I shredded some brightly colored newspaper pages into confetti and picked up an eggshell and laughed a little as I thought, Oh, this one was Andy's. Why did I ever know which of my ducks laid which egg, and why do I remember now, when that duck mysteriously vanished two years ago? I have no idea.
Andy belonged with a group of fifteen ducklings that my dad bought as an experiment. They were all supposed to be eaten. The eight that lived to adulthood all ended up with names, trained to come when I whistled.
So the Admiral tried again. He brought home two geese. He wisely gave them to my brothers, not me. Haha! they were instantly named: Jack and Fiona. Fiona died of unknown causes. Jack was given to me. I also had, at that time, a chicken and a duckling named Fred and Charlie. Charlie had been the sole duckling to emerge from an incubator full of eggs. I stole Fred from a batch of chicks that were passing through on their way to the livestock sale in town because baby birds can die of loneliness. They also make a lot more noise when they're alone. Though an odd looking trio, Charlie, Fred and Jack all got along tremendously until the tragic deaths of both Charlie and Fred.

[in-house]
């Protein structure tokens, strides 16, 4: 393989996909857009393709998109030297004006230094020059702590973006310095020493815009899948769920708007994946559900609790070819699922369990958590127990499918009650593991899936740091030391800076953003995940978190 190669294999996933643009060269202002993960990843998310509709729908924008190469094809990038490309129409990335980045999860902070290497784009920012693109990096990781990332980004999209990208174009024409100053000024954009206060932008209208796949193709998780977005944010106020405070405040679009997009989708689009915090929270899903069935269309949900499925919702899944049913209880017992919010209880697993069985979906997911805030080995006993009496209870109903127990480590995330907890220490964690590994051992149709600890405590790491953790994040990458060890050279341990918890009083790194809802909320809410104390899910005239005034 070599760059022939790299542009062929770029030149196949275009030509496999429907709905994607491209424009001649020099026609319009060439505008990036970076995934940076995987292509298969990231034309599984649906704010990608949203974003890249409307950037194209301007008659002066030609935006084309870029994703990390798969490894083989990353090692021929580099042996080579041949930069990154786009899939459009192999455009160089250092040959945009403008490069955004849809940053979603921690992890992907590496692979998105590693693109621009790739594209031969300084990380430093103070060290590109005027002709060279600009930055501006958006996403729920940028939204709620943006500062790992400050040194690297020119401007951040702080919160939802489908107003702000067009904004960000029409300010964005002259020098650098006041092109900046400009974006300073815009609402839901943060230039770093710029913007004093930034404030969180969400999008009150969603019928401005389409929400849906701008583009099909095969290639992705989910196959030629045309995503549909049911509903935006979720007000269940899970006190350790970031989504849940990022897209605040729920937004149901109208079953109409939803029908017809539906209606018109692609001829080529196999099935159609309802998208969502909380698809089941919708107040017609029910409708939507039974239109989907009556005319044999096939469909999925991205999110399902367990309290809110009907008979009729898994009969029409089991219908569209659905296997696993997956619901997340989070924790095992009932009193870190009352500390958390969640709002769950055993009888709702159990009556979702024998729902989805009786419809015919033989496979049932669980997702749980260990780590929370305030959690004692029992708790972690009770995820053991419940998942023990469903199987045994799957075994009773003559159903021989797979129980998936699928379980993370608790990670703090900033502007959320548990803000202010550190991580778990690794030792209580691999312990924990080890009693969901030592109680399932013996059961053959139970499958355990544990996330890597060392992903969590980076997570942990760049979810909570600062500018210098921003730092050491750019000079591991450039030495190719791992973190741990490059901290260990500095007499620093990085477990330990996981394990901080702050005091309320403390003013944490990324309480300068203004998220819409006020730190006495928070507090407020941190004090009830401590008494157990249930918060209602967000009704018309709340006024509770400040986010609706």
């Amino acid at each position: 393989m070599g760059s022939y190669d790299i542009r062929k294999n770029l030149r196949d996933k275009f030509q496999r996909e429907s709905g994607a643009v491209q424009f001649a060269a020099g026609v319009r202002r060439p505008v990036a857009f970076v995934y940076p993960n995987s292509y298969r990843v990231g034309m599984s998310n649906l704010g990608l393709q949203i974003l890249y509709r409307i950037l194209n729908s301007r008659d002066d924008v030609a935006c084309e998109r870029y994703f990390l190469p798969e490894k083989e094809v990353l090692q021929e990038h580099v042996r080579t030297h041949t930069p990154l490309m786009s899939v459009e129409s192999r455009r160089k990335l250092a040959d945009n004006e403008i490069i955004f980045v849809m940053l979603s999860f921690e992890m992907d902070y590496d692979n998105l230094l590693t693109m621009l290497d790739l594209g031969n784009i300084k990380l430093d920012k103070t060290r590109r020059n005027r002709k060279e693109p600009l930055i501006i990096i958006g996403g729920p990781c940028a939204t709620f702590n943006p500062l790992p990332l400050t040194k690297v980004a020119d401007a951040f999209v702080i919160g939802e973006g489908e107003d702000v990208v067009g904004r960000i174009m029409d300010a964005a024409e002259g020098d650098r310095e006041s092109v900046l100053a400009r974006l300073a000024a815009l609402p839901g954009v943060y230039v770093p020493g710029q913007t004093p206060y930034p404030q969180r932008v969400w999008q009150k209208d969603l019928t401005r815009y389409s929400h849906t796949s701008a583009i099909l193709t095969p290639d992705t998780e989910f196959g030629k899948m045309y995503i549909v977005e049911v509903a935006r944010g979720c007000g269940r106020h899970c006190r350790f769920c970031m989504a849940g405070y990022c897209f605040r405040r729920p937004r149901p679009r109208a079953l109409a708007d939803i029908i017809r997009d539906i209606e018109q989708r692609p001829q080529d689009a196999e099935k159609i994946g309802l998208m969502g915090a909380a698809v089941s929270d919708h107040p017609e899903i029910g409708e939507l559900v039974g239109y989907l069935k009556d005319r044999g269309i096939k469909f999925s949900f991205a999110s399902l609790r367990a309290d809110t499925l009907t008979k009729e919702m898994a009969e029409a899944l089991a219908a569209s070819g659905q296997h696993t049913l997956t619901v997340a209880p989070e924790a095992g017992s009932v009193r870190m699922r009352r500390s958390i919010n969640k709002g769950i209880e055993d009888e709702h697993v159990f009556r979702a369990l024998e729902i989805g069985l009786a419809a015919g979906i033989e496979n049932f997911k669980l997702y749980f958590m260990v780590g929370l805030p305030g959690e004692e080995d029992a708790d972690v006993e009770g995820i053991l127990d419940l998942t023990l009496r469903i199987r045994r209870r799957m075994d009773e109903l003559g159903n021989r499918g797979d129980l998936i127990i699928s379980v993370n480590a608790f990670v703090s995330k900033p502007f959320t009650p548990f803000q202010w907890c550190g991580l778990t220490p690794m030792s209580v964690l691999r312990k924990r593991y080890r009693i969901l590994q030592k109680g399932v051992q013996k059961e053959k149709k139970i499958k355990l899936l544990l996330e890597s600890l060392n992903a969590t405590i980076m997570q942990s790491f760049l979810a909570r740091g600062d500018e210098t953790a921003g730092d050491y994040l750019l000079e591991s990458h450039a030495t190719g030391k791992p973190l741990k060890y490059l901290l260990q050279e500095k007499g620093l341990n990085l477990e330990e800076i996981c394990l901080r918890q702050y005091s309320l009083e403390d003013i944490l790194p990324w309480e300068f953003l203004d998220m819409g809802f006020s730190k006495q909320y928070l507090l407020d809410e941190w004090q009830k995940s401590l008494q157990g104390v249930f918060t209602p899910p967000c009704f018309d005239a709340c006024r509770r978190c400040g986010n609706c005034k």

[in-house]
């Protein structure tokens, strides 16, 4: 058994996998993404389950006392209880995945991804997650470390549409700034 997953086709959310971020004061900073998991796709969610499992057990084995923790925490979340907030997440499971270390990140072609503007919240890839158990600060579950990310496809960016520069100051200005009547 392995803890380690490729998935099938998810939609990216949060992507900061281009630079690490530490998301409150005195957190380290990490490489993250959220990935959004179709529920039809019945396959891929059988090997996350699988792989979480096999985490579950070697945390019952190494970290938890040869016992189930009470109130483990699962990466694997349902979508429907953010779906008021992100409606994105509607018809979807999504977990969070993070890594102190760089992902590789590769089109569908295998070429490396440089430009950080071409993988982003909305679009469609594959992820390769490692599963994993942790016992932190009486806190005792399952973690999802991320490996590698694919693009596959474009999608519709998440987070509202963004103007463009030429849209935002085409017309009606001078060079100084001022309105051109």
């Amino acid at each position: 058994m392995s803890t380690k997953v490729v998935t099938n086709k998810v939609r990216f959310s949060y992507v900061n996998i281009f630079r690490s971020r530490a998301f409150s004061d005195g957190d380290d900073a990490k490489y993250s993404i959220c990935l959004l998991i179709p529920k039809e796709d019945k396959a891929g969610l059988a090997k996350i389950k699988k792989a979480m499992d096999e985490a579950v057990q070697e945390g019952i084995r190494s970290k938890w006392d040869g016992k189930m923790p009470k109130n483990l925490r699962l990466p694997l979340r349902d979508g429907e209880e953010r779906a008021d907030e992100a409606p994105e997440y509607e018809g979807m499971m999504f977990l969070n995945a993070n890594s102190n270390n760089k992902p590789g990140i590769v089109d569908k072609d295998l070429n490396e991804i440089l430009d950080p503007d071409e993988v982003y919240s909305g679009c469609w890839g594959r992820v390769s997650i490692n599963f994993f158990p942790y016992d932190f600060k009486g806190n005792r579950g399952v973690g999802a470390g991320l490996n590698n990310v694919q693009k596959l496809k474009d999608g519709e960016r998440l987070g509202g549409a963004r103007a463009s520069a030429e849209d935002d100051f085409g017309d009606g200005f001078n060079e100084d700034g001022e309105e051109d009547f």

Left to right: Jack, Fred, Charlie.
Alone once again, Jack was moved in with the regular chickens, where he made himself at home. And a nest. And laid some eggs. We took pity on him, and replaced his eggs with good ones. Jack Frost only had kittens, Jack the goose had ducklings!
Jack and Flit
And that's where leaving the shells on the shelf for two years gets me.